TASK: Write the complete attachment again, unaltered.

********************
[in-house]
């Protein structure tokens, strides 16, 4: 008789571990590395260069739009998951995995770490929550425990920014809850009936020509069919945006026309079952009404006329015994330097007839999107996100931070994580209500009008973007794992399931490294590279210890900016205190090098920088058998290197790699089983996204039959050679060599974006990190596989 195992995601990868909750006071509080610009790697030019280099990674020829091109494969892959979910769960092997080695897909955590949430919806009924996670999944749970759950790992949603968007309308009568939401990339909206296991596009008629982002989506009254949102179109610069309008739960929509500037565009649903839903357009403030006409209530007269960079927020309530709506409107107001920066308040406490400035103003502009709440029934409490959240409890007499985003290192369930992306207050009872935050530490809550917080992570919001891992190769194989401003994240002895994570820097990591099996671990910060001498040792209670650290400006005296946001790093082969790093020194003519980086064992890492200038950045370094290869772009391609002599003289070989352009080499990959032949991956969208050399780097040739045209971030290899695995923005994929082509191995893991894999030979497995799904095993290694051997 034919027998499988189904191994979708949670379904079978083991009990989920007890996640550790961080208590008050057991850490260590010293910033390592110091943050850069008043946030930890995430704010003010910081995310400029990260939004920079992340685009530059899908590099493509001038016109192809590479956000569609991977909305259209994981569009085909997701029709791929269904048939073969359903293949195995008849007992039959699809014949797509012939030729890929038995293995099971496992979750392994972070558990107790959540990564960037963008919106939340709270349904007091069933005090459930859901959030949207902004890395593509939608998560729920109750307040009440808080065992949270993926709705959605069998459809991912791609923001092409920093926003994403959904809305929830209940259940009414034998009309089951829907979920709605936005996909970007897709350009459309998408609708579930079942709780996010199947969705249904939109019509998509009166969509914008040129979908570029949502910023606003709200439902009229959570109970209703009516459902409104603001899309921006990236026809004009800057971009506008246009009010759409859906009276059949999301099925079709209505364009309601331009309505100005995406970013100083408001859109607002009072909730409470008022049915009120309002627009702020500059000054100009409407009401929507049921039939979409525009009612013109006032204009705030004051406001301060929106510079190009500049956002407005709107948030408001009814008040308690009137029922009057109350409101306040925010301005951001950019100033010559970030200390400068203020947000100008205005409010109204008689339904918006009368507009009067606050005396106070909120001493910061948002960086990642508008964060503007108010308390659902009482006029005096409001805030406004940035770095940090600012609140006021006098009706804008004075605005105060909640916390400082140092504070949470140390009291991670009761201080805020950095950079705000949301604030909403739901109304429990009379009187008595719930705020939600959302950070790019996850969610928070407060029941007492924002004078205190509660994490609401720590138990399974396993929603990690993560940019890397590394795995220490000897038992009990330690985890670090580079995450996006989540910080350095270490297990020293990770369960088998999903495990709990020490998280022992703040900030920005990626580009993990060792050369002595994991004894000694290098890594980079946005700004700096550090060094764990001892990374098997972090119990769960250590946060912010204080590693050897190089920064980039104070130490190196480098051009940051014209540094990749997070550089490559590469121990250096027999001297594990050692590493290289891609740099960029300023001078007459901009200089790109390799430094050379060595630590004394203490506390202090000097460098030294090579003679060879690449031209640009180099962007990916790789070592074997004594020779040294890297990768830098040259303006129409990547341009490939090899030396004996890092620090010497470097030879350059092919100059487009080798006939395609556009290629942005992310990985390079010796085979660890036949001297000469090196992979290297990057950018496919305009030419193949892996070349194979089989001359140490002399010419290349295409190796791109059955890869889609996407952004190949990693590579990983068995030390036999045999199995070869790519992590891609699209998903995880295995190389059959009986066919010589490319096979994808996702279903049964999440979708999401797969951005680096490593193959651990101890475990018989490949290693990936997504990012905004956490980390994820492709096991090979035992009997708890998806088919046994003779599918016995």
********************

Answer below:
[in-house]
């Protein structure tokens, strides 16, 4: 008789571990590395260069739009998951995995770490929550425990920014809850009936020509069919945006026309079952009404006329015994330097007839999107996100931070994580209500009008973007794992399931490294590279210890900016205190090098920088058998290197790699089983996204039959050679060599974006990190596989 195992995601990868909750006071509080610009790697030019280099990674020829091109494969892959979910769960092997080695897909955590949430919806009924996670999944749970759950790992949603968007309308009568939401990339909206296991596009008629982002989506009254949102179109610069309008739960929509500037565009649903839903357009403030006409209530007269960079927020309530709506409107107001920066308040406490400035103003502009709440029934409490959240409890007499985003290192369930992306207050009872935050530490809550917080992570919001891992190769194989401003994240002895994570820097990591099996671990910060001498040792209670650290400006005296946001790093082969790093020194003519980086064992890492200038950045370094290869772009391609002599003289070989352009080499990959032949991956969208050399780097040739045209971030290899695995923005994929082509191995893991894999030979497995799904095993290694051997 034919027998499988189904191994979708949670379904079978083991009990989920007890996640550790961080208590008050057991850490260590010293910033390592110091943050850069008043946030930890995430704010003010910081995310400029990260939004920079992340685009530059899908590099493509001038016109192809590479956000569609991977909305259209994981569009085909997701029709791929269904048939073969359903293949195995008849007992039959699809014949797509012939030729890929038995293995099971496992979750392994972070558990107790959540990564960037963008919106939340709270349904007091069933005090459930859901959030949207902004890395593509939608998560729920109750307040009440808080065992949270993926709705959605069998459809991912791609923001092409920093926003994403959904809305929830209940259940009414034998009309089951829907979920709605936005996909970007897709350009459309998408609708579930079942709780996010199947969705249904939109019509998509009166969509914008040129979908570029949502910023606003709200439902009229959570109970209703009516459902409104603001899309921006990236026809004009800057971009506008246009009010759409859906009276059949999301099925079709209505364009309601331009309505100005995406970013100083408001859109607002009072909730409470008022049915009120309002627009702020500059000054100009409407009401929507049921039939979409525009009612013109006032204009705030004051406001301060929106510079190009500049956002407005709107948030408001009814008040308690009137029922009057109350409101306040925010301005951001950019100033010559970030200390400068203020947000100008205005409010109204008689339904918006009368507009009067606050005396106070909120001493910061948002960086990642508008964060503007108010308390659902009482006029005096409001805030406004940035770095940090600012609140006021006098009706804008004075605005105060909640916390400082140092504070949470140390009291991670009761201080805020950095950079705000949301604030909403739901109304429990009379009187008595719930705020939600959302950070790019996850969610928070407060029941007492924002004078205190509660994490609401720590138990399974396993929603990690993560940019890397590394795995220490000897038992009990330690985890670090580079995450996006989540910080350095270490297990020293990770369960088998999903495990709990020490998280022992703040900030920005990626580009993990060792050369002595994991004894000694290098890594980079946005700004700096550090060094764990001892990374098997972090119990769960250590946060912010204080590693050897190089920064980039104070130490190196480098051009940051014209540094990749997070550089490559590469121990250096027999001297594990050692590493290289891609740099960029300023001078007459901009200089790109390799430094050379060595630590004394203490506390202090000097460098030294090579003679060879690449031209640009180099962007990916790789070592074997004594020779040294890297990768830098040259303006129409990547341009490939090899030396004996890092620090010497470097030879350059092919100059487009080798006939395609556009290629942005992310990985390079010796085979660890036949001297000469090196992979290297990057950018496919305009030419193949892996070349194979089989001359140490002399010419290349295409190796791109059955890869889609996407952004190949990693590579990983068995030390036999045999199995070869790519992590891609699209998903995880295995190389059959009986066919010589490319096979994808996702279903049964999440979708999401797969951005680096490593193959651990101890475990018989490949290693990936997504990012905004956490980390994820492709096991090979035992009997708890998806088919046994003779599918016995």